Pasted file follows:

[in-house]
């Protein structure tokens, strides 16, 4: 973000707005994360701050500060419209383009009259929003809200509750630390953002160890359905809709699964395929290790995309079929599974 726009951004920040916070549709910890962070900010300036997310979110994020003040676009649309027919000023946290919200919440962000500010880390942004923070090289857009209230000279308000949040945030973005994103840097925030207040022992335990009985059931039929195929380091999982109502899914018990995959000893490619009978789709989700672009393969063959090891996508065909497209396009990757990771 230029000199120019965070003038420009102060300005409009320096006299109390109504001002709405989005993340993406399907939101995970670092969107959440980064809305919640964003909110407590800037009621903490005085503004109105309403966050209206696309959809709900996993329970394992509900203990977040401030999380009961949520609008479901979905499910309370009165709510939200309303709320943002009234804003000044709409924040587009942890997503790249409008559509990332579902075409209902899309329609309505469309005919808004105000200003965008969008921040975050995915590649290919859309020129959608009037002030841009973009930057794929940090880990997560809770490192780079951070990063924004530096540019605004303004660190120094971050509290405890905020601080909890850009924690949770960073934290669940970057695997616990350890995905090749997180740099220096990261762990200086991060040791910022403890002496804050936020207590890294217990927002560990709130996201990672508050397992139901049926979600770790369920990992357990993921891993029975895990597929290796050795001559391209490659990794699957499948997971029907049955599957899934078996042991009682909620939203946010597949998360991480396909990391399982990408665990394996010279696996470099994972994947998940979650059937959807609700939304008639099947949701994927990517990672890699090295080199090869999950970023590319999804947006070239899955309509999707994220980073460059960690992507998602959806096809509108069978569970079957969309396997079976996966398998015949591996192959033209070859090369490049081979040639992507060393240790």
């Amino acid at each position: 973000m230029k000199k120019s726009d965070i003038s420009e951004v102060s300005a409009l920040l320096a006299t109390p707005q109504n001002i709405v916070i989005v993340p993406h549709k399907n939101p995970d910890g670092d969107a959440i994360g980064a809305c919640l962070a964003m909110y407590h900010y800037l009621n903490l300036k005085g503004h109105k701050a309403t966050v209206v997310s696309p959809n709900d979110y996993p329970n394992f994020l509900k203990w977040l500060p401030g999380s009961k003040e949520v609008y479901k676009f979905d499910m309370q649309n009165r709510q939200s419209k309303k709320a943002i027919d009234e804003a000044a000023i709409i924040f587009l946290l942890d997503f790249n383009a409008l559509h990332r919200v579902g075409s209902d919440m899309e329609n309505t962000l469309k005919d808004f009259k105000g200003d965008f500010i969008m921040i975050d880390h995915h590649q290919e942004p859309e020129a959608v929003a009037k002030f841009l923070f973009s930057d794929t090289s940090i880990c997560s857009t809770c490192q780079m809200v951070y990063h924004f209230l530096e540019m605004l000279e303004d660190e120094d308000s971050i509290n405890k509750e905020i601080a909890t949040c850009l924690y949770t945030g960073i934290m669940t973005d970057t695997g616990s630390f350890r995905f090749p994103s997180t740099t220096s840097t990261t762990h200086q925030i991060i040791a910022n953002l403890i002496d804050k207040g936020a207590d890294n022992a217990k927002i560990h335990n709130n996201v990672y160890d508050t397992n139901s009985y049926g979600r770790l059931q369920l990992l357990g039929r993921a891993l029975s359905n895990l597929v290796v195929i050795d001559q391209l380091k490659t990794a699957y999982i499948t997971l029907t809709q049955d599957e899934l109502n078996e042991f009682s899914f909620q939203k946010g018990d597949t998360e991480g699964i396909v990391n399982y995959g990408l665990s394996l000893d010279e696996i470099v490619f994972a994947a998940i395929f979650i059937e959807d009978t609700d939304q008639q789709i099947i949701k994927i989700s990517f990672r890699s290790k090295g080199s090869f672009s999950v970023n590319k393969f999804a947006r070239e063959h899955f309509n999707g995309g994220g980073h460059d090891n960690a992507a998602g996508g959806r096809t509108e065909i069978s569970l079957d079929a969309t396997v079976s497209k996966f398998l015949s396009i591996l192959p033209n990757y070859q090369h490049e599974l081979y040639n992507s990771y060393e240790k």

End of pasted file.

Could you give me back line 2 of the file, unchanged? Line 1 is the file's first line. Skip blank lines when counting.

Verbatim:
């Protein structure tokens, strides 16, 4: 973000707005994360701050500060419209383009009259929003809200509750630390953002160890359905809709699964395929290790995309079929599974 726009951004920040916070549709910890962070900010300036997310979110994020003040676009649309027919000023946290919200919440962000500010880390942004923070090289857009209230000279308000949040945030973005994103840097925030207040022992335990009985059931039929195929380091999982109502899914018990995959000893490619009978789709989700672009393969063959090891996508065909497209396009990757990771 230029000199120019965070003038420009102060300005409009320096006299109390109504001002709405989005993340993406399907939101995970670092969107959440980064809305919640964003909110407590800037009621903490005085503004109105309403966050209206696309959809709900996993329970394992509900203990977040401030999380009961949520609008479901979905499910309370009165709510939200309303709320943002009234804003000044709409924040587009942890997503790249409008559509990332579902075409209902899309329609309505469309005919808004105000200003965008969008921040975050995915590649290919859309020129959608009037002030841009973009930057794929940090880990997560809770490192780079951070990063924004530096540019605004303004660190120094971050509290405890905020601080909890850009924690949770960073934290669940970057695997616990350890995905090749997180740099220096990261762990200086991060040791910022403890002496804050936020207590890294217990927002560990709130996201990672508050397992139901049926979600770790369920990992357990993921891993029975895990597929290796050795001559391209490659990794699957499948997971029907049955599957899934078996042991009682909620939203946010597949998360991480396909990391399982990408665990394996010279696996470099994972994947998940979650059937959807609700939304008639099947949701994927990517990672890699090295080199090869999950970023590319999804947006070239899955309509999707994220980073460059960690992507998602959806096809509108069978569970079957969309396997079976996966398998015949591996192959033209070859090369490049081979040639992507060393240790």